Russell-Head and Budd (1979) reduced the time required to obtain secondary minimum strain rates in a series of shear experiments by increasing and decreasing temperatures within experiments. They achieved this by beginning each experiment at higher temperatures of −2 or −5 ∘C, running it through to the secondary minimum (strains of ∼0.01) and then stepping the temperature down to −5, −10, −15, and −20 ∘C, accumulating shear strains of at least 0.001 at each step. This allowed them to gather minimum strain rate data at a range of temperatures within a single experiment. Treverrow (2009) used a similar method for a series of horizontal shear experiments, stepping through −2, −5, −10, −15, and −20 ∘C to gather strain rate information at each step. Total accumulated strains were kept to 0.02–0.03 to minimise any microstructural evolution, as deformation did not progress far beyond the secondary minimum.
So far, there has not been a systematic study undertaken on the effects of changing the temperature once the tertiary creep stage has been reached. The purpose of this study is to compare the microstructural and mechanical data from laboratory ice compression experiments conducted at a single temperature to experiments conducted at multiple temperatures, to establish the extent to which microstructural characteristics of laboratory ice deformed to tertiary creep at one temperature persist once the temperature changes. This will allow us to evaluate whether a mid-experiment temperature change can compromise results by introducing any systematic bias into the strain rate and microstructure data.
The samples used in this study were initially isotropic polycrystalline pure water ice, prepared using the methods described by Jacka (1984) and Treverrow et al. (2012). Pure de-ionised water was frozen into blocks and passed through an industrial food processor to produce seed grains, which were then sieved to separate out size fractions of 250–425 µm and 425–1800 µm. These two size fractions were combined in equivalent volumes. The seed grains were poured into a mould, which was then flooded with water at 0 ∘C and carefully agitated to remove bubbles. The insulated mould was then left in a −3 ∘C freezer for several days to freeze.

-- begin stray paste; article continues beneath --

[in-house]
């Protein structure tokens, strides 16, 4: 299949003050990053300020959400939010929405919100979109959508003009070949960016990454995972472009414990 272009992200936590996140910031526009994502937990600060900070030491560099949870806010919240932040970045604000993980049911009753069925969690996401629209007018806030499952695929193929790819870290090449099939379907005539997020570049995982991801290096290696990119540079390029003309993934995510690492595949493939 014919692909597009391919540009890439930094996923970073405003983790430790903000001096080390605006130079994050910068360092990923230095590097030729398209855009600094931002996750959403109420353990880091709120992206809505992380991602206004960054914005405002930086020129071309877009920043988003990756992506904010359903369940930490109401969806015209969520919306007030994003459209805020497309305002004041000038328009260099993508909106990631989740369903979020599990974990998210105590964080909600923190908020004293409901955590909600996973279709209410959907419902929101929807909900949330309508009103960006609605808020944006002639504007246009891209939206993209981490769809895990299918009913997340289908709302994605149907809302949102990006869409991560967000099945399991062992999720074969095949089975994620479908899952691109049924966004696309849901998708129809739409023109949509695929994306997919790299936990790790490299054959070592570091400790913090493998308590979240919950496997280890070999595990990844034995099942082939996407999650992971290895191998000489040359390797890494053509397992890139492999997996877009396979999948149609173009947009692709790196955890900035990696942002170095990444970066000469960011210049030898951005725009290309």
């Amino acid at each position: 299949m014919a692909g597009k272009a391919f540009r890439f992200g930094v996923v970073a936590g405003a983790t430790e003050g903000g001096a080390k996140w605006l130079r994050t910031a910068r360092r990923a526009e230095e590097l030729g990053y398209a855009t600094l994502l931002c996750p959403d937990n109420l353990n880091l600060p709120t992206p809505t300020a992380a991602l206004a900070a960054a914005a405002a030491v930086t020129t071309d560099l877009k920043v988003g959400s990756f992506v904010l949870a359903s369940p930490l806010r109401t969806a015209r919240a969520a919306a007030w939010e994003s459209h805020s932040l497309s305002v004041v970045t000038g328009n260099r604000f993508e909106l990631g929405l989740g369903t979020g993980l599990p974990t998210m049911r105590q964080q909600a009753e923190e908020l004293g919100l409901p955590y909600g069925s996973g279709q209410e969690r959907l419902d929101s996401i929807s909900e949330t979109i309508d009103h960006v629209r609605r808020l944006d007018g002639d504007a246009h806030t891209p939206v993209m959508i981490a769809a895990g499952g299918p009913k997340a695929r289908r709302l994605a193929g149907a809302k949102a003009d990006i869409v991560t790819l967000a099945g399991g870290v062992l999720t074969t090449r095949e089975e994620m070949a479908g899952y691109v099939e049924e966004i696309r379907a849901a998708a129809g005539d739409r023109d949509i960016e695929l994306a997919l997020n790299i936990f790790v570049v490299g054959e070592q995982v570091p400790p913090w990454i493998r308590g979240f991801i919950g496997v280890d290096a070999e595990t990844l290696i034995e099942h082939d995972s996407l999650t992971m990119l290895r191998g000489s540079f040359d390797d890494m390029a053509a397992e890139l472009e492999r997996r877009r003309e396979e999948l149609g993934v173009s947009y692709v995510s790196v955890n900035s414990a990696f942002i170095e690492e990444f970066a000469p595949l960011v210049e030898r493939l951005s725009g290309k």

Samples were cut using a bandsaw into rectangular blocks with approximate dimensions of 45 mm × 90 mm × 50 mm, lightly sanded to remove marks from the bandsaw blade, and frozen into depressions in aluminium mounts at the top and bottom to leave ∼50 mm sample height exposed for deformation. The samples were installed into deformation rigs described by Jun et al. (1996) and Treverrow et al. (2012) and deformed through uniaxial compression by loading with lead weights from above. To approximate a near-constant octahedral stress of 0.25 MPa, assuming a constant rate of increase in cross-sectional area and conservation of volume, loads were increased periodically (every 2–5 d, depending on strain rate). Vertical displacement was logged at a frequency of 0.05 Hz using digital dial indicators, and the sample was kept at a constant temperature in a bath of circulating 1–1.5 cSt viscosity silicone oil within a chest freezer, heated by thermistor-controlled elements. Data from the experiments were periodically retrieved and analysed during the course of the experiments. At the conclusion of each experiment, the temperature in the bath was lowered to < −18 ∘C over a time span of 4 to 6 h, and the samples were removed from the rigs within the following week. The amount of additional strain accumulated between the end of the experiment and the removal of the sample (< 0.0015) is not large enough to have any significant effect on microstructure.
After extraction from the deformation rigs, samples were cut using a bandsaw to expose a vertical face containing the axis of compression. This face was sanded to remove marks from the bandsaw blade and then thermally bonded onto 10 cm2 glass slides. Excess ice was removed above the surface of the slide using a motorised microtome until birefringence (when viewing the sample through crossed polars) was minimised, to produce thin sections ∼500 µm thick. These sections were loaded into a custom-built Russell-Head Instruments section viewer and G50 fabric analyser (Wilson et al., 2003, 2007), and scans of the deformed sections were collected at a resolution of 20 µm. Where scans were not of adequate quality, the sections were left to sublimate at −10 ∘C until scan quality improved (∼1 h).